The head of the U.S. Food and Drug Administration (FDA) called for more collaboration among regulators to improve drug quality and safety as she wrapped up a visit to India after recent import bans on drugs from a handful of plants in the country.
In recent months the FDA has banned the import of drugs and drug ingredients from leading Indian manufacturers including Ranbaxy Laboratories and Wockhardt, citing quality concerns.
The bans threaten the image and market share of India's $14 billion pharmaceuticals sector in the United States. India is second only to Canada as a drug exporter to the United States, where it supplies about 40 percent of generic and over-the-counter drugs.
"We think this is a critical moment in time, when we have to think and act in new ways, and that requires real commitment as national regulators to work as a coalition of global regulators," FDA Commissioner Margaret Hamburg told reporters.
"And that is why it is so important that the Indian regulator really joins us at the table, because they are so important in the global marketplace for medical products."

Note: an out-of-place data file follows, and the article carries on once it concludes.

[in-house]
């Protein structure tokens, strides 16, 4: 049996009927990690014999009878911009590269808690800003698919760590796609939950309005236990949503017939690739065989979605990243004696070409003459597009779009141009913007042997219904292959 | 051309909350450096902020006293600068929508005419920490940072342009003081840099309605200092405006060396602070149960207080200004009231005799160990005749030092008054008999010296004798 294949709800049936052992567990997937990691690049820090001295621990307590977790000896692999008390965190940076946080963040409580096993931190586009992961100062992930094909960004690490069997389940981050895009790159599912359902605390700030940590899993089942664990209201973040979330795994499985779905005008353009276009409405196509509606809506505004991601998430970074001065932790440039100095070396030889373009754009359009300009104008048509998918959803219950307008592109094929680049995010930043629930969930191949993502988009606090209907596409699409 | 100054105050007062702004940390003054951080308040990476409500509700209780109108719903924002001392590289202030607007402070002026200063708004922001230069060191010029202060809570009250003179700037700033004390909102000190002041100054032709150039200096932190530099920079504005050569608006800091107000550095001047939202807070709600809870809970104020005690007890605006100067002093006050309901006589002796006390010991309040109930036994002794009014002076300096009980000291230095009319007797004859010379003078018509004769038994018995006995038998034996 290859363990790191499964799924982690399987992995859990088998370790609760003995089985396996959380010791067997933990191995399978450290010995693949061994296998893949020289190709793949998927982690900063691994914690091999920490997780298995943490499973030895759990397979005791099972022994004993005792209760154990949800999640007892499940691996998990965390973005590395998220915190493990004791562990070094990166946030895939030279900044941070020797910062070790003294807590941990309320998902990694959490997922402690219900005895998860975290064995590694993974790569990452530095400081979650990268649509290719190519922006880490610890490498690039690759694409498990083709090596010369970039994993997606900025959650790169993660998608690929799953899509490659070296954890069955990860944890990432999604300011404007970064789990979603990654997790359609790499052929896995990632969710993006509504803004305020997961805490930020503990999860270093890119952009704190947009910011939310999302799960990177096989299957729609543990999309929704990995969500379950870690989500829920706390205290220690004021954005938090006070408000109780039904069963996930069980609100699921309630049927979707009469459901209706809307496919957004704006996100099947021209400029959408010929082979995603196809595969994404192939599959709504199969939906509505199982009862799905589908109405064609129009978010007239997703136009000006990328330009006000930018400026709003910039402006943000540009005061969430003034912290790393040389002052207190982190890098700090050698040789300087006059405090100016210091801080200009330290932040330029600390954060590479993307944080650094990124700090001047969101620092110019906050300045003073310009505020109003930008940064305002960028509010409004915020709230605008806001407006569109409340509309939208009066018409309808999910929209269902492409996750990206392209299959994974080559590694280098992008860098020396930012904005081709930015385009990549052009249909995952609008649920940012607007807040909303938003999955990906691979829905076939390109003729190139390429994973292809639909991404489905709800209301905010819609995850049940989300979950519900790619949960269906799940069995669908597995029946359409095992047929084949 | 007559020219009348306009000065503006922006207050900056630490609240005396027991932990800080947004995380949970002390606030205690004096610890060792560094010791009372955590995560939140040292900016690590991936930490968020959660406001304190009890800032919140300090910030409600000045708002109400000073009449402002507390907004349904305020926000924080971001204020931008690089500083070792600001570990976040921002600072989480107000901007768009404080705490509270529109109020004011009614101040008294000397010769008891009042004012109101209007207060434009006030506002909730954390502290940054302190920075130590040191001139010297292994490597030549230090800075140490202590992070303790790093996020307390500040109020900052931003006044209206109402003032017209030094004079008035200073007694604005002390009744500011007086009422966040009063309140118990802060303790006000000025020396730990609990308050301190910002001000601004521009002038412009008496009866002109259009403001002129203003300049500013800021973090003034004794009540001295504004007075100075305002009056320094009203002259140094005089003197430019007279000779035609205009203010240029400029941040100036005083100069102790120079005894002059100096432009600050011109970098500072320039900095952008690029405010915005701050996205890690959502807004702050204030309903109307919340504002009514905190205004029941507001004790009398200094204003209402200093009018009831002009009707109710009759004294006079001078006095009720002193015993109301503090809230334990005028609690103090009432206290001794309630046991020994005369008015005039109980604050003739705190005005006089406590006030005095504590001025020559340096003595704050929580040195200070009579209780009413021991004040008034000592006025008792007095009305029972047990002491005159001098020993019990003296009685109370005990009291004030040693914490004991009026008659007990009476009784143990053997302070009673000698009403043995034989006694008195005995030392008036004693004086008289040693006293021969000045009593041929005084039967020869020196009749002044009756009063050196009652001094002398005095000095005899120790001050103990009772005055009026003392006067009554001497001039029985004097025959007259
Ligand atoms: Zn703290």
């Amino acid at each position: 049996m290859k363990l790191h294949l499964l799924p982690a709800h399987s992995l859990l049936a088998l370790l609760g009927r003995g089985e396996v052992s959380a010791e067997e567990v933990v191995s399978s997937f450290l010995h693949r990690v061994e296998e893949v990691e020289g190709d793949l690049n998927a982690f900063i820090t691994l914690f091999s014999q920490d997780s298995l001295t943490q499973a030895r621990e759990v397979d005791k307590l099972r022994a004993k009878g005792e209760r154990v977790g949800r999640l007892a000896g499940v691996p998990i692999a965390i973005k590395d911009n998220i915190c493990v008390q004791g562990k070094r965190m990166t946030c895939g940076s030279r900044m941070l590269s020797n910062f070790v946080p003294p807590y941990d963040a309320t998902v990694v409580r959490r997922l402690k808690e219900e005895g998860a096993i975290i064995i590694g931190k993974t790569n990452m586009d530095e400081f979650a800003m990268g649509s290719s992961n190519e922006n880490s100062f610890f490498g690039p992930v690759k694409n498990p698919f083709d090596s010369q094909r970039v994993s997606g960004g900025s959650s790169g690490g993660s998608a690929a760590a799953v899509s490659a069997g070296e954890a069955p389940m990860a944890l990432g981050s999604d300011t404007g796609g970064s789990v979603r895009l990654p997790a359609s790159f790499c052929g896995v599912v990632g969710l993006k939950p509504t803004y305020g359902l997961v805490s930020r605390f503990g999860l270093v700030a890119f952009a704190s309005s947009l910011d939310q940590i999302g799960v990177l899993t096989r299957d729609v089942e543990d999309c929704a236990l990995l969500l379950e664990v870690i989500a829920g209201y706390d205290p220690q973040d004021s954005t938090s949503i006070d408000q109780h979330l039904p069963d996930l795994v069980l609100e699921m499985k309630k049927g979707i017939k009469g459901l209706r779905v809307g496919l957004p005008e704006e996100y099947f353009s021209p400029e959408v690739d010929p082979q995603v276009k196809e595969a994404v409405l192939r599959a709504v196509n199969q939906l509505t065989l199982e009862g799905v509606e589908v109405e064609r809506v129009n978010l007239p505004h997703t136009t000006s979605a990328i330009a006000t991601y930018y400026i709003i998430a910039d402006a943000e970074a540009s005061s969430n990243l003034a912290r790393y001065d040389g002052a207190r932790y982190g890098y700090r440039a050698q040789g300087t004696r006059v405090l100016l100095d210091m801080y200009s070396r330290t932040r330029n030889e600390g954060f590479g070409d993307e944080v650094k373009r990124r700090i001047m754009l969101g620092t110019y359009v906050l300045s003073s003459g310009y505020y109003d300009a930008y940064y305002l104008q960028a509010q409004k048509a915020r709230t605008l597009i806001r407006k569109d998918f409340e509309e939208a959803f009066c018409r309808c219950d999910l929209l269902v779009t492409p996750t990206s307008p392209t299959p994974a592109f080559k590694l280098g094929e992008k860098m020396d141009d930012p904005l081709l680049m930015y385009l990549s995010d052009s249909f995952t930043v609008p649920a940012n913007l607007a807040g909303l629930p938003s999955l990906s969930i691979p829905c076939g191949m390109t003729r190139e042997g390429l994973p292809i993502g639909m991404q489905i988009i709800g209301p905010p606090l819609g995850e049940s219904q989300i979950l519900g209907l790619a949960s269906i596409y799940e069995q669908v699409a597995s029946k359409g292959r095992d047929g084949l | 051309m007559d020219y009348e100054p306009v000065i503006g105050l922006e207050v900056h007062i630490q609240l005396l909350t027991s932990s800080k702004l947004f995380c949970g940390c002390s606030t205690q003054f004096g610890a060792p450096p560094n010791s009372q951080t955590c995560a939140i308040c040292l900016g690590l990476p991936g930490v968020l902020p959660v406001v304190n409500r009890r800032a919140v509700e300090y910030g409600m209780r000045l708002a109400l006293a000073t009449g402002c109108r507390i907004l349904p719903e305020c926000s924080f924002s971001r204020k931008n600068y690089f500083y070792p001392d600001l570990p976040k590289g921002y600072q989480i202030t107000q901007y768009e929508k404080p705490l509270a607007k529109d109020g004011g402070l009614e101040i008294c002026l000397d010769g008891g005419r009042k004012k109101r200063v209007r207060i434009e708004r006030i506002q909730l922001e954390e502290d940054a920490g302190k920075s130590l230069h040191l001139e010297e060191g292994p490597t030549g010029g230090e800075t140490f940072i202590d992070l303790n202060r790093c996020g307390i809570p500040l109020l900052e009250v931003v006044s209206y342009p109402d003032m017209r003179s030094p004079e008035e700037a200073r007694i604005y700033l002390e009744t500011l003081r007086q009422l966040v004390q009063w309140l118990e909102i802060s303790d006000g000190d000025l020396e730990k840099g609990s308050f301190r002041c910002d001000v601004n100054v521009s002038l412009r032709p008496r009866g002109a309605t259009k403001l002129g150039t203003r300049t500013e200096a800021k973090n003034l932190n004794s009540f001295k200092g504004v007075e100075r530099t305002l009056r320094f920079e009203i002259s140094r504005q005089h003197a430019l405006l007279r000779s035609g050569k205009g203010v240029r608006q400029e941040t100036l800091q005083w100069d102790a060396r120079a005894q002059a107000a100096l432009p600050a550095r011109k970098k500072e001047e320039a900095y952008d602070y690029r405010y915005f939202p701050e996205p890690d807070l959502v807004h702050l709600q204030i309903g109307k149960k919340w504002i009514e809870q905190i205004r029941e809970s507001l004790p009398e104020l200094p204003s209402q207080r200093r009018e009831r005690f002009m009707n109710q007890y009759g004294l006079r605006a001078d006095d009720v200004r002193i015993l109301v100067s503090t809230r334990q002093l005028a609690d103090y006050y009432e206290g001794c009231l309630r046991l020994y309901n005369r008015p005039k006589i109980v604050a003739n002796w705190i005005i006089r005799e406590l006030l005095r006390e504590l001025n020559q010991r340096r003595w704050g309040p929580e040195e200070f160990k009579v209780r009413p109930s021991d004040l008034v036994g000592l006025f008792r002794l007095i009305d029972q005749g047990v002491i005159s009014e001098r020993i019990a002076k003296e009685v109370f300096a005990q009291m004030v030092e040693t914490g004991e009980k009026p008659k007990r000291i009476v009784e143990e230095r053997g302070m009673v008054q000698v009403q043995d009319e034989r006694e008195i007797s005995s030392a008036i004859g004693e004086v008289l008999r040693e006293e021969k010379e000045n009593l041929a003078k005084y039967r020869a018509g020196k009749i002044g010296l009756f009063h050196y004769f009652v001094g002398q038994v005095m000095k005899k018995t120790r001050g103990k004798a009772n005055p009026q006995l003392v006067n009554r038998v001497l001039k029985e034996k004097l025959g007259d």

Hamburg met regulatory and health ministry officials as well as executives of drugmakers including Ranbaxy and Wockhardt.
Quality was the central theme of Hamburg's visit, which included a trip to the Taj Mahal.
"It was evident," Hamburg wrote in a blog post on Friday, "that those responsible for building the Taj and those that are preserving the centuries-old structure are committed to extraordinary quality."
She said that "vision of quality and care" remained with her as she met executives from Indian drug exporters.
FDA ACTION NOT BINDING
During the visit, Hamburg and ministry officials signed a statement of intent to achieve, among other things, "convergence in regulations in keeping with international standards".
The agreement provides for U.S. and Indian regulators to inform each other before inspecting drugmakers' plants, so host-country inspectors can join as observers.
The Drug Controller General of India on Monday told Reuters that he sees scope for India's Central Drugs Standard Control Organization (CDSCO) working with the FDA and improving regulatory practice, adding that the Indian regulator will continue to follow its own quality standards.
"We don't recognise and are not bound by what the U.S. is doing and is inspecting," G.N. Singh said. "The FDA may regulate its country, but it can't regulate India on how India has to behave or how to deliver."
Industry officials in India say that weak domestic regulatory oversight and a